VAO usage pattern


Lately, I’ve been pondering on the intended usage pattern of Vertex Array Objects (VAO). Clearly, their intent is to “batch” multiple calls to glVertexAttribPointer() for meshes with many attributes.

For now, I’ve been considering to create a VAO for each individual mesh/shader combination because different shader programs may require a different set of vertex attributes to be enabled. This will likely result in a large number of created VAOs and I’ve read reports of users telling that this results in a performance hit on certain driver implementations.

Another option would be to create a single VAO per mesh and use the same VAO across all shader programs. My concern with this approach is that some attributes may be enabled while they are not required by the shader. The specification is rather vague about the actual behavior of unused yet enabled attributes and I suspect that the details of how to deal with this is left to hardware vendors. I fear I may run into performance/compatibility issue if I follow this path.

Of course, it would be possible to enable/disable individual vertex attributes on the VAO slightly before invoking a “draw” command, but then, VAO lose their primary purpose of “doing everything in a single bind() call”.

Thus, I would like to have some recommendations regarding VAO usage and how I can expect them to behave under the two different paths (ie: 1 VAO per shader/mesh combination & 1 VAO per mesh with unused but enabled attributes). Which option is more reasonable?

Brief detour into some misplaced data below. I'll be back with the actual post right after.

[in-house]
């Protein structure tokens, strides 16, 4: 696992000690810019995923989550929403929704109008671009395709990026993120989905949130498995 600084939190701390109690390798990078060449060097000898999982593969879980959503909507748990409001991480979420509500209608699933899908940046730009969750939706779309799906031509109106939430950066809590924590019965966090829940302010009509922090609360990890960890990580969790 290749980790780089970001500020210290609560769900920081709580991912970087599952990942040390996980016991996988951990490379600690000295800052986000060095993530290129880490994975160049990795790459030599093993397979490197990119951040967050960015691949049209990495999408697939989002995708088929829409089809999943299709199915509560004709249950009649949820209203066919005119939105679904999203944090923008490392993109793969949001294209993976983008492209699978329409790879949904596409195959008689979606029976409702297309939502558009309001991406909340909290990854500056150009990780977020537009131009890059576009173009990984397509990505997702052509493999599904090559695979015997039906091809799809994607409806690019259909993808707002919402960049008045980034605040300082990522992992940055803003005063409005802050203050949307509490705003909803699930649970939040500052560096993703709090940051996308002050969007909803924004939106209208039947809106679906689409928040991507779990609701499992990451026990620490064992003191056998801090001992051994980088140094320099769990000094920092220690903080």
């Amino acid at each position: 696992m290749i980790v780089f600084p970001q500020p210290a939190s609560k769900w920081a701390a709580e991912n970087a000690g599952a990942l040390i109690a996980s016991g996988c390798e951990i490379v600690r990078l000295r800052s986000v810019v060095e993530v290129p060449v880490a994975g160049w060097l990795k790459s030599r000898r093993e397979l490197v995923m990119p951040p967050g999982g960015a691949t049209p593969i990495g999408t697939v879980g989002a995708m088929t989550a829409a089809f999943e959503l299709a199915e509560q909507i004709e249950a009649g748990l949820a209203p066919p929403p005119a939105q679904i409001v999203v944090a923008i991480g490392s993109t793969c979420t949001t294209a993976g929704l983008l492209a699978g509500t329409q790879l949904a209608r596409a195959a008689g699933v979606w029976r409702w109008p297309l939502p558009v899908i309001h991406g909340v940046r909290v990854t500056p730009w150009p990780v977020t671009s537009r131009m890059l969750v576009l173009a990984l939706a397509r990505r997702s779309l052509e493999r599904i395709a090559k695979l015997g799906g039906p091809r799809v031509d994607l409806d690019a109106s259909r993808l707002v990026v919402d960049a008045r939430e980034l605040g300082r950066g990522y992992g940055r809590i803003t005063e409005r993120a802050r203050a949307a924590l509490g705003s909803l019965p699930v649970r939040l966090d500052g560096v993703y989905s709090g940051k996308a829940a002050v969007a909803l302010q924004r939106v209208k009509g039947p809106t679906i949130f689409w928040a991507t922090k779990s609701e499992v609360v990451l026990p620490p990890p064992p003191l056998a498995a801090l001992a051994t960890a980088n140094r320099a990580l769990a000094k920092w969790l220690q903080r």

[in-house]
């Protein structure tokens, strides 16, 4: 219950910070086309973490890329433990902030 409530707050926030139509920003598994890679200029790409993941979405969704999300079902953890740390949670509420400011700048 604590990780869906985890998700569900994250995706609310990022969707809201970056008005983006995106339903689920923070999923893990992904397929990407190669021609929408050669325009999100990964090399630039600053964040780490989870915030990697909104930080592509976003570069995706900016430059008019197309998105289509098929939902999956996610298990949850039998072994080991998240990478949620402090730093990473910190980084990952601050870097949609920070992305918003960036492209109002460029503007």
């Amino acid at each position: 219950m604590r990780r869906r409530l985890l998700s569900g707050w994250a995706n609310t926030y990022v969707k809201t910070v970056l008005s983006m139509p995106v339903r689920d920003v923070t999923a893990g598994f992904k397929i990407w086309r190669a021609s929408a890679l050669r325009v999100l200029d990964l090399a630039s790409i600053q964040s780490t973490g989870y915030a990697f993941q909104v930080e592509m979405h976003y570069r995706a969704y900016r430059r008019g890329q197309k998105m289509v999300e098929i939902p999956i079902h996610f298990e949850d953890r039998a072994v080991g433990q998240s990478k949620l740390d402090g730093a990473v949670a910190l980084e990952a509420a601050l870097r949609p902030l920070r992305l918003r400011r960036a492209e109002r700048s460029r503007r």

Thanks for your help,

glGetActiveAttrib should only show attributes the shader uses. I always assume that the shader’s in charge of what’s fetched from the attributes, not the current enabled state of them. Having said that, if you interleave your attributes then you’ll pay for fetching redundant data regardless of enable states as the fetches are aligned to 32 byte chunks from what i gather.

Thanks for the clarifications.

I currently use one VAO per vertex format. VAO mostly contains buffer pointers, which are just offsets when using buffer objects, and these offsets depend on the vertex format.

I also tend to put meshes that share the same vertex format to a single vertex buffer object, so I have less changing buffer objects.

I use the BaseVertex() variant of glDraw commands. This way there is no need to remap vertex indices when sharing multiple meshes in vertex buffer object, and there is less issues running out of vertex indices.

I keep track of the currently bound VAO, vertex buffer object and index buffer object, so I avoid no-change calls to OpenGL.

For each mesh I use the same vertex buffer and thus effectively same vertex format for all shaders, even when they use varying subsets of vertex attributes. All my vertex formats are interleaved, so there is slight overhead when shader does not consume all of the attributes. But I think this is better than non-interleaved vertex buffers or creating duplicate versions with attribute subsets.